|Charles||Deep Sparse Coding for Invariant Multimodal Halle Berry Neurons (paper)||Briefly, it has been shown that there are individual neurons in human brains which are active when someone looks at the face of Halle Berry. A team of scientists, in this paper, set out to recreate that neuron, along with many others, using a biologically inspired approach to building a neural network, known as sparse coding. Most modern deep learning architectures are feed-forward systems, where the neurons don’t really compete across layers, and a critical constraint known as sparsity is missing. Sparsity, in this context, refers to having most neurons be inactive when representing a piece of data, as opposed to allowing any neuron to have any value like in a dense neural network. Dense is the opposite of sparse. Dense neural networks are generally 99% active, non-zero. Sparse neural networks have like 1% non-zero activations. Sparsity is good for many reasons, from being more robust to being more “brain-like”. Because only 1% of the neurons are active, you might use less energy for representing the same input data than a dense neural network. Because of the constring that sparsity provides, finding a small, imperceptible perturbation becomes harder.|
|–||Predictive Coding Models of Perception (recorded lecture)||The ability to predict future states of the world is essential for planning behavior, and it is arguably a central pillar of intelligence. In the field of sensory neuroscience, “predictive coding” – the notion that circuits in cerebral actively predict their own activity – has been an influential theoretical framework for understanding visual cortex. In my talk, I will bring together the idea of predictive coding with modern tools of machine learning to build practical, working vision models that predict their inputs in both space and time. These networks learn to predict future frames in a video sequence, with each layer in the network making local predictions and only forwarding deviations from those predictions to subsequent network layers. We show that these networks are able to robustly learn to predict the movement of synthetic (rendered) objects, and that in doing so, the networks learn internal representations that are useful for decoding latent object parameters (e.g. pose) that support object recognition with fewer training views.|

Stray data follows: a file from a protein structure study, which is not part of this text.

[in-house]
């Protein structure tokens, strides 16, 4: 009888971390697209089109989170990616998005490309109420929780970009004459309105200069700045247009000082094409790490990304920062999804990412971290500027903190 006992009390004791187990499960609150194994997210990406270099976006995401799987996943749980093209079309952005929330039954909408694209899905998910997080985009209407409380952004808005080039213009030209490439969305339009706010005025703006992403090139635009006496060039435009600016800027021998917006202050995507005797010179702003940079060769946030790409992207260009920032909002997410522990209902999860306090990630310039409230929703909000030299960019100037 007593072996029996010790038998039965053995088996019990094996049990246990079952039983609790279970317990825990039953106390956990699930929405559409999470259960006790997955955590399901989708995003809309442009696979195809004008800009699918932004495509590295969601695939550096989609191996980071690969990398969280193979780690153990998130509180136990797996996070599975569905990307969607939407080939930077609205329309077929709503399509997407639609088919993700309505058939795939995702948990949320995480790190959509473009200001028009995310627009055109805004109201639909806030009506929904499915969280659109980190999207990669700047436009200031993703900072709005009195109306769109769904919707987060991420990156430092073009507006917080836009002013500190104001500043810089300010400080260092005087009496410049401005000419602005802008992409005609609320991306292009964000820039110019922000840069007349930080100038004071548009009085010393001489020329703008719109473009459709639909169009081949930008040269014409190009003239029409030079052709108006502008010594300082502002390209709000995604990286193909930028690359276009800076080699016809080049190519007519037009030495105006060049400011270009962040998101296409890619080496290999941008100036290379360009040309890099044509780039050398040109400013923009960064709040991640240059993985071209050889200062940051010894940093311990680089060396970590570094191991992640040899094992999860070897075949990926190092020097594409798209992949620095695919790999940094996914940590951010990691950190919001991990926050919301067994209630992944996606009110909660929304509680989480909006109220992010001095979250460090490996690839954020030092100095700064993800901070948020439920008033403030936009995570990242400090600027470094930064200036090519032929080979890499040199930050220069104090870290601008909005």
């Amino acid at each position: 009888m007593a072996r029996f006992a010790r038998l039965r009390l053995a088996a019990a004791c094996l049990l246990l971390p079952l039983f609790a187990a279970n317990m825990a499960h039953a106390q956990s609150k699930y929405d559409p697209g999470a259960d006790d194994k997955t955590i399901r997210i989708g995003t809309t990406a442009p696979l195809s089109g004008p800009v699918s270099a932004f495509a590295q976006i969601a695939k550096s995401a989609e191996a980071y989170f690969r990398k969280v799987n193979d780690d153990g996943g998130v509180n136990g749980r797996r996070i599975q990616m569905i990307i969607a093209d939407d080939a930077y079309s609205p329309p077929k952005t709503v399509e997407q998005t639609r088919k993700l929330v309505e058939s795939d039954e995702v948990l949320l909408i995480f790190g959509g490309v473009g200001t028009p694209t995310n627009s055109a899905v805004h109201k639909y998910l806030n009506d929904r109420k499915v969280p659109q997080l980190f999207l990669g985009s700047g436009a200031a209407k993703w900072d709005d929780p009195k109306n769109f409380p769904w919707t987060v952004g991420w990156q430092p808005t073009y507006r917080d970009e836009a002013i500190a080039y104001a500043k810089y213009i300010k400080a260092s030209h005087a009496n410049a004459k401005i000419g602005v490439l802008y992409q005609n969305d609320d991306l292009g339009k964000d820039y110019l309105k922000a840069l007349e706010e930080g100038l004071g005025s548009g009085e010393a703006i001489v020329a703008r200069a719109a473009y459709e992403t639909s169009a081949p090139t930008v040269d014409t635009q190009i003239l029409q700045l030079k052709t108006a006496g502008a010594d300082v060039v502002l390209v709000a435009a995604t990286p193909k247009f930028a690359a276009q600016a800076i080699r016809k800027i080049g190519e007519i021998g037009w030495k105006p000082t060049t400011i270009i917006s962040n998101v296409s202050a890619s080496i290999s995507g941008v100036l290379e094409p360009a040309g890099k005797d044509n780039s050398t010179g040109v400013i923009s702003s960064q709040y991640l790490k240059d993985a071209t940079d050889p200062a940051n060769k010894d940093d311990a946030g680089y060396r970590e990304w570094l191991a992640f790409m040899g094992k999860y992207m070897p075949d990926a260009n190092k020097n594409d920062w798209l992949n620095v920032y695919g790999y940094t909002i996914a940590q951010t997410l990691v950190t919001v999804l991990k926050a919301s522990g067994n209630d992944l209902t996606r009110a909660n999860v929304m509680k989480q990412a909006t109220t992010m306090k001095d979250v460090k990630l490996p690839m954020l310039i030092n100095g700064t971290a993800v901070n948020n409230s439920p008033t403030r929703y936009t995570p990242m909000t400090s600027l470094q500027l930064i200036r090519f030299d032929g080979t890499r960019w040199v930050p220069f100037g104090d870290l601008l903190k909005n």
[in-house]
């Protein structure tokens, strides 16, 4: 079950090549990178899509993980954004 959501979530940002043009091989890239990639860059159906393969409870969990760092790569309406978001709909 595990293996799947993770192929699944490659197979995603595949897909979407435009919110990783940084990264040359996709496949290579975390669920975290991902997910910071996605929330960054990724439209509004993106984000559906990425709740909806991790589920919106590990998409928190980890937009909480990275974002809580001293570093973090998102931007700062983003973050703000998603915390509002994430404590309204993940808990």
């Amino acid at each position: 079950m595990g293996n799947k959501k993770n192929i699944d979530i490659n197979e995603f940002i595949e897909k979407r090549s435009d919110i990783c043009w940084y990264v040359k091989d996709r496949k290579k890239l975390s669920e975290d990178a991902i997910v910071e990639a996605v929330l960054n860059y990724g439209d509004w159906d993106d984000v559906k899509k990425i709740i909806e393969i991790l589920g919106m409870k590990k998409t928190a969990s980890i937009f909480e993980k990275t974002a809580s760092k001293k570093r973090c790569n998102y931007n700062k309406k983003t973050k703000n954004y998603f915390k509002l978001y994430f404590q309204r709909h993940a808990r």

- Deep neural networks have been used for tumor detection.
- Adversarial examples - invisible perturbations that fool NNs, but not humans.
- Most deep neural networks are not explainable models.
- Sparse Coding NNs show robustness to adversarial examples.
- Use an overcomplete set of features used for criteria
- Use a sparse layer
- Build 2 different tumor detection neural networks
- A deep denoising autoencoder vs sparse coding neural network - both are denoising models that remove perturbations or noise from the input.
- Adversarially attack each model
- Apply the FSGM to the deep model
- Apply a new adversarial attack to the sparse model
- Analyze the adversarial perturbations. Can perturbations fool humans?
- Deep Denoising Autoencoder - autoencoders take in an image and output an image, with the goal of reconstructing the original image. A deep classifier is attached to the latent space in order to perform the desired output.
- Denoising autoencoders can denoise the input - removing perturbations from the data itself.
- Sparse coding model - we use a sparse encoder
- Same properties of denoising
- The adversarial examples generated by the sparse coding model technique are much more meaningful - ‘adding nuclei’
- The sparse coding model is very robust to deep attacks.
- Smoothness of learned representations, adversarial attacks as a symptom of jagged representations
Long term memory is stored in prefrontal cortex:
- Combined firing of neuron represents that memory (engram)
- Use fluorescent protein and release only when the mouse is forming memories to examine which neurons are involved
- Optogenetics — put mice in different context and stimulate the same neurons that activate fear
- Found sparse representation of the neurons involved
- Grid cells
How do we perceive color? (Answer: Very complex!)